Tag Archives: Four Stars

Film Review: Stanley Tucci’s Final Portrait (USA, 2017) is filled with effortless charm

We meet Alberto Giacometti (Geoffrey Rush) in a state of supreme boredom – another day, another exhibition. With his hair sticking up, and a cigarette hanging eternally from his lips, he looks like a crumpled echidna whose snout is on fire, but who cares. It’s James Lord (Armie Hammer) who bothers to bring us this tale. By the end, Giacometti has made a mockery of both James’ narration and enthusiasm; first by telling the art writer that it will take him one afternoon to paint his portrait, and then by taking over two weeks to not quite do so.... Continue Reading

Film Review: IT (USA, 2017) is exactly as scary and as fun as you hoped it would be

In the early part of a person’s life, there is always that one scary story, whether it takes the form of a book, a campfire tale or a film, that will inherently scar a person for life when experienced. In my case (and that of many others), that story is Stephen King‘s IT. Continue reading Film Review: IT (USA, 2017) is exactly as scary and as fun as you hoped it would be

Film Review: God’s Own Country (UK, 2017) is a moody and haunting emotional journey

As easy as it is to liken God’s Own Country to the similarly themed Brokeback Mountain, doing so is only ultimately stripping Francis Lee‘s film of its own identity.  A moody and haunting emotional journey for its protagonists, God’s Own Country is a slow burning, though rewarding drama propelled by a duo of strong performances from relative unknowns Josh O’Connor and Alec Secareanu as farmhands who unexpectedly ignite a passion within each other.... Continue Reading

Melbourne International Film Festival Review: The Killing of a Sacred Deer (USA/UK, 2017) is the product of skilful filmmaking

It’s not often that an art-house thriller comes together so perfectly to create an unsettling horror capable of antagonising your thoughts even after you’ve walked out the cinema doors. But that is exactly what The Killing of a Sacred Deer does, the fifth feature film of Greek auteur Yorgos Lanthimos. As a darkly comic rendition of an ancient Greek tragedy, the myth of Iphigenia, Lanthimos creates this body of work with a sinister flair that explores the role of accountability and vengeance in our modern world.... Continue Reading

Film Review: American Made (USA, 2017) is a sharply paced outing that proves a welcome return to form for Tom Cruise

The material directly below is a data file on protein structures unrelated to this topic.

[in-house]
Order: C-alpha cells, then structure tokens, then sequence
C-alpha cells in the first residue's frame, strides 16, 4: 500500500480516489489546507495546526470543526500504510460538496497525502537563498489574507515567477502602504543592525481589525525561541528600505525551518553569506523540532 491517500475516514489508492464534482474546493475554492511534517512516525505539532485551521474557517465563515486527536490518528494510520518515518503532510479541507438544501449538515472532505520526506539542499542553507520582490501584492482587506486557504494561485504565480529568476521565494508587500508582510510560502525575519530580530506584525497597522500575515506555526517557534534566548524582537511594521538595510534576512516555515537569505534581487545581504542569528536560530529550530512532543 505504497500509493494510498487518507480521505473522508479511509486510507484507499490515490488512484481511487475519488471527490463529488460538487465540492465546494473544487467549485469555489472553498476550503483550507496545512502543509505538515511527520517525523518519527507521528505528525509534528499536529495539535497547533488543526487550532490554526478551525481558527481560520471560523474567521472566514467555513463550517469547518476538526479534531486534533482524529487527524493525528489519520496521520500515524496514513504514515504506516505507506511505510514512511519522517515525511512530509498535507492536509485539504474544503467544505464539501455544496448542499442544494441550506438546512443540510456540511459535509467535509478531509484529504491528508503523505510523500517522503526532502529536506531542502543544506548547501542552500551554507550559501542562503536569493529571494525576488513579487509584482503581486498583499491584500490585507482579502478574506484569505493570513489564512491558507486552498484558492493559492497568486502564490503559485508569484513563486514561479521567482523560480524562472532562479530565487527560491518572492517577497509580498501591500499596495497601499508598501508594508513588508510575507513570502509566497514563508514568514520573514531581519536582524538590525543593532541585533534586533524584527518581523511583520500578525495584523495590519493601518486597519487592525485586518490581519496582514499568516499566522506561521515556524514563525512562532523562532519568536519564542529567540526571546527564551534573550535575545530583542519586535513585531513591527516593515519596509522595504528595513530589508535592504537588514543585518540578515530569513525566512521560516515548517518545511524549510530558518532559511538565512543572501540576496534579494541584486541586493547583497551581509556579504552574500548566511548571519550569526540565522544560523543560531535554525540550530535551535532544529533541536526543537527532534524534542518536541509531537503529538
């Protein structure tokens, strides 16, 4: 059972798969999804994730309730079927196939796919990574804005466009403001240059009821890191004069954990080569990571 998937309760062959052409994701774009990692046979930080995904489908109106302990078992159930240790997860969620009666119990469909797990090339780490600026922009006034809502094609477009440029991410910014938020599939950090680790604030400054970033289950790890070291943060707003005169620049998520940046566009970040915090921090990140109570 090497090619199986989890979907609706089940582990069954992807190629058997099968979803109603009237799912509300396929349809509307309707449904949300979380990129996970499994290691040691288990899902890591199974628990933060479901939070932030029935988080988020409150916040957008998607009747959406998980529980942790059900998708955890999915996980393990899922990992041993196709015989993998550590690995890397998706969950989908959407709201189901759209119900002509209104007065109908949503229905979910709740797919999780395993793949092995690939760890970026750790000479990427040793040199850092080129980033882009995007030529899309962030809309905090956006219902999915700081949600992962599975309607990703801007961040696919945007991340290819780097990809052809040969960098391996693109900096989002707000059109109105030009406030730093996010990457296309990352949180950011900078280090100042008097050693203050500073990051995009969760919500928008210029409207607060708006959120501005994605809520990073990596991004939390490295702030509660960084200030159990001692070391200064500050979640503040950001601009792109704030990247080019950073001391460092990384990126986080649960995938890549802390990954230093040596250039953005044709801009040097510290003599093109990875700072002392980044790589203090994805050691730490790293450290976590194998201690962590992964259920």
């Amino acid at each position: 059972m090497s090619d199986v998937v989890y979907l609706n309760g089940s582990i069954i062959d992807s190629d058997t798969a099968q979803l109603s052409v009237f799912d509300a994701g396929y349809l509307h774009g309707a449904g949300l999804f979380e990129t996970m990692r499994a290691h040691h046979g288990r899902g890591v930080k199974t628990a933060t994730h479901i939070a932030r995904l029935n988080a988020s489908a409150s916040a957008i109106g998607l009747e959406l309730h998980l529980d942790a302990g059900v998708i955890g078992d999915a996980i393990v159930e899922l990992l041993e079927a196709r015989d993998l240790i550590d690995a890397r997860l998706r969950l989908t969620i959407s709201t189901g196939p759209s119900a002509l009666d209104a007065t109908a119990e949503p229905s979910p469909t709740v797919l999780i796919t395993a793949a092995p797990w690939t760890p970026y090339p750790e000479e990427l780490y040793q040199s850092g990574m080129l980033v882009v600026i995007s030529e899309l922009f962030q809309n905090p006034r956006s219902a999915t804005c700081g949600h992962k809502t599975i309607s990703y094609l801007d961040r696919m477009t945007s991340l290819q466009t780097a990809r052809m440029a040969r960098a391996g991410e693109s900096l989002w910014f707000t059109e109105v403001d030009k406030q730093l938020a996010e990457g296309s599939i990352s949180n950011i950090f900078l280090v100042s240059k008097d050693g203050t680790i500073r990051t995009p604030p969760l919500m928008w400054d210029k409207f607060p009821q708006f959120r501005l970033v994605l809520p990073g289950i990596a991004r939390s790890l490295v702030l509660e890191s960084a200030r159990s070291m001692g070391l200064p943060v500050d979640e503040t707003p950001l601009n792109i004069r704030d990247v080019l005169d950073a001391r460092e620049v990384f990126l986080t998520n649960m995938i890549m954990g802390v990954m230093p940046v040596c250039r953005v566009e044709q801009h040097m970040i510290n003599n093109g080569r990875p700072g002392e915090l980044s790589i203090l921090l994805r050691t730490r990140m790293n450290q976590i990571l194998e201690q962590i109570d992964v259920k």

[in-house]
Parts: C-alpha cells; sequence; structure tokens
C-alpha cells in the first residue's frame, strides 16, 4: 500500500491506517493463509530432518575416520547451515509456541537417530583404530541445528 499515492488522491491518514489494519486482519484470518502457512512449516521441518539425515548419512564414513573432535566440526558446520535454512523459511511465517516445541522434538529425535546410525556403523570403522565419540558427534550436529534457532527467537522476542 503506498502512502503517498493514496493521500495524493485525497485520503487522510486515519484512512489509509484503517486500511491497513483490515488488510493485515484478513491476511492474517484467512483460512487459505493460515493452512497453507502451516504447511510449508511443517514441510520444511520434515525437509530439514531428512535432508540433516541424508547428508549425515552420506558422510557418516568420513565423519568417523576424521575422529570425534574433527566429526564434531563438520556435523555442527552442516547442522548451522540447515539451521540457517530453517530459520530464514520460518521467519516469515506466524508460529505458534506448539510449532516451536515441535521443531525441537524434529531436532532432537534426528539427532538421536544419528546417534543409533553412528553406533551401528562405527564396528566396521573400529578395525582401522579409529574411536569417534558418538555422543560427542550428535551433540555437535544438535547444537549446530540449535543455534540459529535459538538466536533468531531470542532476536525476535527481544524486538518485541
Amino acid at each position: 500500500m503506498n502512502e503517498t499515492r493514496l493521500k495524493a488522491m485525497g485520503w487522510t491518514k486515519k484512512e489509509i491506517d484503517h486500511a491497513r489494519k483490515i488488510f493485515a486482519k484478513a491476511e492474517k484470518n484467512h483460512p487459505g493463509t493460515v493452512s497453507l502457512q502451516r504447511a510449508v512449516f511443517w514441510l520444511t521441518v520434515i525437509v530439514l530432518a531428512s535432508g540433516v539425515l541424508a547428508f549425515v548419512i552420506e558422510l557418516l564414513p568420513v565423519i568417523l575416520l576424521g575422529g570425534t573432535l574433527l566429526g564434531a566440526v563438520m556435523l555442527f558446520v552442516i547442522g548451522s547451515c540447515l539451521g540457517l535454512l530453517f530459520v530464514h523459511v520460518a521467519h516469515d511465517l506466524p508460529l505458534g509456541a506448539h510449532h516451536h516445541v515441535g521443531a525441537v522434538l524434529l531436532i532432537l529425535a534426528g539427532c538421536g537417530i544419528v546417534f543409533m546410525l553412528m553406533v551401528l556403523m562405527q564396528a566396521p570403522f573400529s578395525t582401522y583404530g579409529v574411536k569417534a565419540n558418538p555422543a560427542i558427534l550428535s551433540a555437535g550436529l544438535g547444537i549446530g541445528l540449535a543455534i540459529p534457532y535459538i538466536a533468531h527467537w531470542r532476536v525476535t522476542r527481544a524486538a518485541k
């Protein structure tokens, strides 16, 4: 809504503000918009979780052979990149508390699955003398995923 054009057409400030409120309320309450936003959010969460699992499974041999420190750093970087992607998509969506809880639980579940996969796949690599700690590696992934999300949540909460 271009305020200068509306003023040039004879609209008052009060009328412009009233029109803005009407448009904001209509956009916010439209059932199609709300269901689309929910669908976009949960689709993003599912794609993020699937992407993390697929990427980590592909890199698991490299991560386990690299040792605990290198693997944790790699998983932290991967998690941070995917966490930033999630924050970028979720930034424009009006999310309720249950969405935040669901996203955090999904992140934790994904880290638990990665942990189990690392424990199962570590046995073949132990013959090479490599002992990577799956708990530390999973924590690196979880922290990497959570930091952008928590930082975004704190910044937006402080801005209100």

Simultaneously stepping away from the action brands they’re both primarily recognised for, there’s a sense of material re-engagement for director Doug Liman (The Bourne Identity, Mr. and Mrs. Smith, Edge of Tomorrow) and star Tom Cruise with American Made.  Telling a story that’s less reliant on aesthetic spectacle and star power, Gary Spinelli’s account of pilot-turned-drug smuggler Barry Seal’s recruitment by the CIA in the 1980’s is one of those tales so unbelievable it could only be true.... Continue Reading

Melbourne International Film Festival Review: Namatjira Project (Australia, 2017) continues the story of Australia’s most prolific Aboriginal artist

Albert Namatjira remains one of Australia’s most revered artists. At the time of his death, his collection exceeded two thousand individual paintings, a perceptive catalogue of the landscapes that form the barren heart of Australia’s central regions. Yet his significance far extends his body of work. ... Continue Reading

Melbourne Film Festival Review: Ask the Sexpert (USA, 2017) is a surprisingly funny, frank & fascinating discussion about sex

You may not be familiar with the name, Dr. Mahinder Watsa but to many people he could be “Dr Love.” This nonagenarian is a former gynaecologist turned sexologist and author of a daily column in the Mumbai Mirror. Ask The Sexpert is an intimate portrait of this charming, progressive and wise old man who will leave people thinking of him as the “Good doctor.”... Continue Reading

Melbourne International Film Festival Review: Something Quite Peculiar (AUS/UK, 2017) is a rich and tantalising portrait about the one and only Steve Kilbey

You get the feeling that the story of The Church has enough in it to fill up several movies. But the documentary, Something Quite Peculiar doesn’t try to be a definitive guide to the band. Instead, it lays its focus squarely on front man, Steve Kilbey and adapts his 2014 memoir of the same name. The result is a fascinating look at one of Australia’s most prolific musicians and possibly our hardest working artist.... Continue Reading

TV Review: Amazon’s Comrade Detective is a tough-sell of a show that manages to overcome its bizarre concept

In the 1980’s, Romanians would gather in record numbers in front of their TV sets to watch Comrade Detective.  Fronted by Florin Piersic, Jr as hard-nosed police detective Gregor Anghel, the series promised to be an action-heavy event that would both entertain its citizens whilst promoting communist ideals.  Sadly, after the collapse of the Berlin Wall, the show faded into obscurity, only to be recently uncovered by Channing Tatum (of all people) who has so graciously restored the series with all the digital remastering it deserves.... Continue Reading